Let’s take a trip down (recent) memory lane, as we connect the dots from recruitment, development and playing career as we look at Notre Dame’s seven success stories.

 

Ronnie Stanley
No. 6 overall to Baltimore Ravens

The first offensive lineman selected in the 2016 draft, Stanley’s recruitment saw the Irish find their first bit of success at Bishop Gorman High School, leading the way to Nicco Fertitta and Alizé Jones. A four-star prospect who hovered between a Top 100 and Top 250 player depending on the evaluation, Stanley was invited to the Semper Fidelis All-Star game, a second-tier game that all but signified his status outside of the elite, at least on the recruiting circuit.

That’s not how Notre Dame’s coaching staff felt about him, though.

“He’s probably as gifted of an offensive linemen that we have seen in many years,” Kelly said on Signing Day in 2012.

Stanley proved early that Kelly wasn’t blowing smoke. He saw the field in 2012’s first two games, earning reps against Navy and Michigan before he suffered an elbow injury that allowed him to save a year of eligibility.

But even offseason surgery didn’t prevent Stanley from stepping into the starting lineup, flipping to right tackle and playing 13 games in a very successful sophomore campaign across from first rounder Zack Martin.

Even though Stanley was blossoming into one of college football’s best players, we still openly wondered who would slide to fill Martin’s left tackle spot. (That’s how it goes with offensive linemen, their work only truly appreciated by those with either inside information or a coach’s eye of evaluation.)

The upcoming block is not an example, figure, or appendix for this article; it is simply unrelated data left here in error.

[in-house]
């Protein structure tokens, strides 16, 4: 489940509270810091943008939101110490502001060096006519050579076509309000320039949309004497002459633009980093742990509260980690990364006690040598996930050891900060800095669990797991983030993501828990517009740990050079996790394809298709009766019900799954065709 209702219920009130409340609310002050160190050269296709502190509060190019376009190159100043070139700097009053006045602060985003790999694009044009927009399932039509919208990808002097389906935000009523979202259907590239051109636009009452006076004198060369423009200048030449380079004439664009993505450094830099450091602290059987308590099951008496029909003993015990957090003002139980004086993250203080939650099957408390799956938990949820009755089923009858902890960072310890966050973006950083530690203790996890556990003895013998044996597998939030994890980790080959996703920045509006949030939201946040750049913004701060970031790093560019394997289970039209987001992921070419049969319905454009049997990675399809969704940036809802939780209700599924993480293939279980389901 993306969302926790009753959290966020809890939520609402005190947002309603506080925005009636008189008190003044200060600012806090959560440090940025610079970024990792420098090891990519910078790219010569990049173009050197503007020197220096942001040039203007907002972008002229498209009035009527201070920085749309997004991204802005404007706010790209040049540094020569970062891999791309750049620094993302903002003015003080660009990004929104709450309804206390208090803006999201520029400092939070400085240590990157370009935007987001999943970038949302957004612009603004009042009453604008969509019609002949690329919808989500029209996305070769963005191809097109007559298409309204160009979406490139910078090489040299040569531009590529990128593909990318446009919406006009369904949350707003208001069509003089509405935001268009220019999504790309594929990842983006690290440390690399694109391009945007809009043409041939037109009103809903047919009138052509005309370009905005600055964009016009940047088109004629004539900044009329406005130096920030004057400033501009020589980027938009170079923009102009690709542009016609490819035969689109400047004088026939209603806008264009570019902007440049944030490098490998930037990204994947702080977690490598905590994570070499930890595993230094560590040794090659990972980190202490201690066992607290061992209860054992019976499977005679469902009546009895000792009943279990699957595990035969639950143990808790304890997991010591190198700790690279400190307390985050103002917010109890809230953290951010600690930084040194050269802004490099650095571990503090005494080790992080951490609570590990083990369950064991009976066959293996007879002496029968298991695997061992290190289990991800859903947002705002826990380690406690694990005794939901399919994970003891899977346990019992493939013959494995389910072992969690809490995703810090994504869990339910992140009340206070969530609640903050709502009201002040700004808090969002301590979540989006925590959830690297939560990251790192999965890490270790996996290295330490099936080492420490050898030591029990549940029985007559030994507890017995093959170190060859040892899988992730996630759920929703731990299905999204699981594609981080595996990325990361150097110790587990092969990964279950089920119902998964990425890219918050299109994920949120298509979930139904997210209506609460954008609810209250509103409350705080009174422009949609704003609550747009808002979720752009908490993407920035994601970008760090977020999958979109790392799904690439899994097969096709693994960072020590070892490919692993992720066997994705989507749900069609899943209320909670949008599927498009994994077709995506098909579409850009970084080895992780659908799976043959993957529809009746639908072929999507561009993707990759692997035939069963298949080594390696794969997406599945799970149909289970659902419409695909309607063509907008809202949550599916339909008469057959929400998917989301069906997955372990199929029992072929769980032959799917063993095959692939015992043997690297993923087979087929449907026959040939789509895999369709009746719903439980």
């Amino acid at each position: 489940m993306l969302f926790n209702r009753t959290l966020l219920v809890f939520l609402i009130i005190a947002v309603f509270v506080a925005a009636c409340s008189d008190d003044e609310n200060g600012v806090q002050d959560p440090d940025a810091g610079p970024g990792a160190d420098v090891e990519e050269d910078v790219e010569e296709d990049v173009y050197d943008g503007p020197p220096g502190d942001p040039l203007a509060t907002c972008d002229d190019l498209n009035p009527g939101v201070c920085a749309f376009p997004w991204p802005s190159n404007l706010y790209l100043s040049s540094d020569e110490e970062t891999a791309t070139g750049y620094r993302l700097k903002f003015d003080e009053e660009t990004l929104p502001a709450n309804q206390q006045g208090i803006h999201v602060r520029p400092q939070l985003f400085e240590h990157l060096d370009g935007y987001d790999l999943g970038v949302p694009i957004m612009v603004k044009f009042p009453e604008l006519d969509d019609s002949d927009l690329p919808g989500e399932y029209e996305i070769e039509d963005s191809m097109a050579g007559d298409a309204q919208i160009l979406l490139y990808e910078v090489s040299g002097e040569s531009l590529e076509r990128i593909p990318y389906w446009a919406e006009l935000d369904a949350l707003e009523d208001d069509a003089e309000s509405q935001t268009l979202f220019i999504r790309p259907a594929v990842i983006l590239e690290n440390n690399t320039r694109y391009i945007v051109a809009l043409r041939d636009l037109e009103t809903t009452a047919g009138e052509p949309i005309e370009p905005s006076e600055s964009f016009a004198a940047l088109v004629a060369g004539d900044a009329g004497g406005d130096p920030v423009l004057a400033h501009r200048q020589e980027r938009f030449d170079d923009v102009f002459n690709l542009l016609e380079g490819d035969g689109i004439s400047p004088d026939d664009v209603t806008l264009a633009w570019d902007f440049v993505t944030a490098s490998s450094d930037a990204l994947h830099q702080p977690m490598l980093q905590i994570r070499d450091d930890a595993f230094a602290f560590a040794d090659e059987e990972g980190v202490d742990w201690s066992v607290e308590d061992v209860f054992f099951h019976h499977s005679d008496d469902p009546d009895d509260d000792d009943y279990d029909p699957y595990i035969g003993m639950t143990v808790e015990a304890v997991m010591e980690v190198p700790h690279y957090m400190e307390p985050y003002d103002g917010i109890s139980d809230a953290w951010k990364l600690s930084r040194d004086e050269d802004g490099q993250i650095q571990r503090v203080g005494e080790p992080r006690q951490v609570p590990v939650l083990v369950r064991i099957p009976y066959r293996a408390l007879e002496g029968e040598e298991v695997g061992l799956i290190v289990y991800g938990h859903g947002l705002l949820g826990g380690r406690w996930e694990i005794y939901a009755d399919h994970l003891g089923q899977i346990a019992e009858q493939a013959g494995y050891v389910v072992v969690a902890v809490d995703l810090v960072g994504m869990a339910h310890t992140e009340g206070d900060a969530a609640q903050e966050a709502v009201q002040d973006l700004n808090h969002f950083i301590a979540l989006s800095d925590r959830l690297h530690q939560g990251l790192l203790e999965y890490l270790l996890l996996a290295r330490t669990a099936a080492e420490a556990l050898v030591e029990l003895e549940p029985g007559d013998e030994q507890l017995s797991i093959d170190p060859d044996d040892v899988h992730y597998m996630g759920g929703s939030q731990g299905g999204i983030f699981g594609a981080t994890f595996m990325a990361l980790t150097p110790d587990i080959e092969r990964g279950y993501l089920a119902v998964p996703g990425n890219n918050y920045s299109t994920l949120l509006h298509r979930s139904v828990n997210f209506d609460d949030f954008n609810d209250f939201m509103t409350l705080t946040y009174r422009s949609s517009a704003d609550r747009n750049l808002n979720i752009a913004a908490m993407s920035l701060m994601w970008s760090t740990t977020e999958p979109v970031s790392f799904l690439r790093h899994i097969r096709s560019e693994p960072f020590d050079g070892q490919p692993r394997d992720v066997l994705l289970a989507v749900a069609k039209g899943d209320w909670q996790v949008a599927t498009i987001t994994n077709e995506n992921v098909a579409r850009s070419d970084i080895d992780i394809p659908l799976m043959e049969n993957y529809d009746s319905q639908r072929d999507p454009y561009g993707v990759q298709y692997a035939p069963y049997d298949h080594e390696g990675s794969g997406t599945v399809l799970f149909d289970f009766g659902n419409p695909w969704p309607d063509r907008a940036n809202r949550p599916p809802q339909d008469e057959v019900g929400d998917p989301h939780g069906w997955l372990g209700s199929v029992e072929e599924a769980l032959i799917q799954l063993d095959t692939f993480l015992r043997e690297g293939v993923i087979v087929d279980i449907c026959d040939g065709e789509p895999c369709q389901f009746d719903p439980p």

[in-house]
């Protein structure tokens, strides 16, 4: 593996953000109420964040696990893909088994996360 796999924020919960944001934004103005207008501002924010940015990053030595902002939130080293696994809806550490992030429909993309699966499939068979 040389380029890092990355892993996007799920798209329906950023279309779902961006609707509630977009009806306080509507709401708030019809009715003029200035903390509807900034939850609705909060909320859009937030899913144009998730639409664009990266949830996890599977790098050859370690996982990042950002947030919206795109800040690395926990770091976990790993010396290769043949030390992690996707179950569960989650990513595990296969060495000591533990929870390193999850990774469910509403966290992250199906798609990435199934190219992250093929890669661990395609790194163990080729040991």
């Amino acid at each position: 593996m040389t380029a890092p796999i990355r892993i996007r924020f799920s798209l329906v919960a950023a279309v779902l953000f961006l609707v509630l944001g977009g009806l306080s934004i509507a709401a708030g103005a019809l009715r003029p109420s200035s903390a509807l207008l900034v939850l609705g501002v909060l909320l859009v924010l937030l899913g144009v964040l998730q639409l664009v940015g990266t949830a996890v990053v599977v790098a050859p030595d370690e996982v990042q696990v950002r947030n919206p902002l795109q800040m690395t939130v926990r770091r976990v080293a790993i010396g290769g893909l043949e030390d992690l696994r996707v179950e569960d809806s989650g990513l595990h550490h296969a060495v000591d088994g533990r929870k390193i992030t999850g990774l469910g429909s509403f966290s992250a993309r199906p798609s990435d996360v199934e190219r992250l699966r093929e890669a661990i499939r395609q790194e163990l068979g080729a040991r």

In his opening comments before spring practice in 2014, Kelly named Steve Elmer, Christian Lombard and Mike McGlinchey as candidates along with Stanley, so it wasn’t necessarily a lock for the staff yet either. But it took just a few practices for the Las Vegas native to solidify his spot on the left side.

Stanley’s first season at left tackle was so solid that some wondered if there’d be two. While some of the online analysts saw Stanley as a potentially elite draft pick, the NFL Advisory Board came back with a second-round grade, perhaps all Stanley needed as he made his decision to stick around for his senior season. Still, Notre Dame took no chance. Kelly, Harry Hiestand and Jack Swarbrick traveled to Las Vegas to sell Stanley on the virtues of a final season in South Bend.

It worked. With a healthy offseason and weight-room gains needed, Stanley stuck to the script and played a mostly anonymous 2015 season. That was a very good thing—only along the offensive line can All-American honors and being named Offensive Player of the Year be considered ho-hum.